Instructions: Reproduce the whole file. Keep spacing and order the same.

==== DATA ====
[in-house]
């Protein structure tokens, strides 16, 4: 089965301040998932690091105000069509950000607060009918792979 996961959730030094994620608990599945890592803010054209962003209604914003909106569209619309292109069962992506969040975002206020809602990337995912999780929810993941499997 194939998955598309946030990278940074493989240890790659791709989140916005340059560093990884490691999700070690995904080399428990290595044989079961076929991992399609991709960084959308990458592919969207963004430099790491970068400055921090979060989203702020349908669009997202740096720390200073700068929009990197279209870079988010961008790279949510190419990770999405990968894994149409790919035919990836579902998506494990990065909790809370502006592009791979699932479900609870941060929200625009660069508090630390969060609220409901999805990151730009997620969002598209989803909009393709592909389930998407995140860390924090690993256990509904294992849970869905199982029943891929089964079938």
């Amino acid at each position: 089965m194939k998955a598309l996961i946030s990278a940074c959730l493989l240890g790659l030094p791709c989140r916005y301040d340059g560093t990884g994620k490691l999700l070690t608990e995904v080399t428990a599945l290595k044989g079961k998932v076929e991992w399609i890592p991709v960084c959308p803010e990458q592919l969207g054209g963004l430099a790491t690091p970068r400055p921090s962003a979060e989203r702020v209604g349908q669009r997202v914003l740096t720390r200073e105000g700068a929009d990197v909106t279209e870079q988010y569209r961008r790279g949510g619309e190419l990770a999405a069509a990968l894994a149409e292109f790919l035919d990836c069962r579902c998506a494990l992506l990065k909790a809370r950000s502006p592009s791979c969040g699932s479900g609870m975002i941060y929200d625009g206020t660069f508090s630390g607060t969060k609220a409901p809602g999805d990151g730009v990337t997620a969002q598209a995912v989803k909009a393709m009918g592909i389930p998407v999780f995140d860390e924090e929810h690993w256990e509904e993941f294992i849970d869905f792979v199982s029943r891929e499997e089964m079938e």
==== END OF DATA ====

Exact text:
[in-house]
């Protein structure tokens, strides 16, 4: 089965301040998932690091105000069509950000607060009918792979 996961959730030094994620608990599945890592803010054209962003209604914003909106569209619309292109069962992506969040975002206020809602990337995912999780929810993941499997 194939998955598309946030990278940074493989240890790659791709989140916005340059560093990884490691999700070690995904080399428990290595044989079961076929991992399609991709960084959308990458592919969207963004430099790491970068400055921090979060989203702020349908669009997202740096720390200073700068929009990197279209870079988010961008790279949510190419990770999405990968894994149409790919035919990836579902998506494990990065909790809370502006592009791979699932479900609870941060929200625009660069508090630390969060609220409901999805990151730009997620969002598209989803909009393709592909389930998407995140860390924090690993256990509904294992849970869905199982029943891929089964079938």
């Amino acid at each position: 089965m194939k998955a598309l996961i946030s990278a940074c959730l493989l240890g790659l030094p791709c989140r916005y301040d340059g560093t990884g994620k490691l999700l070690t608990e995904v080399t428990a599945l290595k044989g079961k998932v076929e991992w399609i890592p991709v960084c959308p803010e990458q592919l969207g054209g963004l430099a790491t690091p970068r400055p921090s962003a979060e989203r702020v209604g349908q669009r997202v914003l740096t720390r200073e105000g700068a929009d990197v909106t279209e870079q988010y569209r961008r790279g949510g619309e190419l990770a999405a069509a990968l894994a149409e292109f790919l035919d990836c069962r579902c998506a494990l992506l990065k909790a809370r950000s502006p592009s791979c969040g699932s479900g609870m975002i941060y929200d625009g206020t660069f508090s630390g607060t969060k609220a409901p809602g999805d990151g730009v990337t997620a969002q598209a995912v989803k909009a393709m009918g592909i389930p998407v999780f995140d860390e924090e929810h690993w256990e509904e993941f294992i849970d869905f792979v199982s029943r891929e499997e089964m079938e």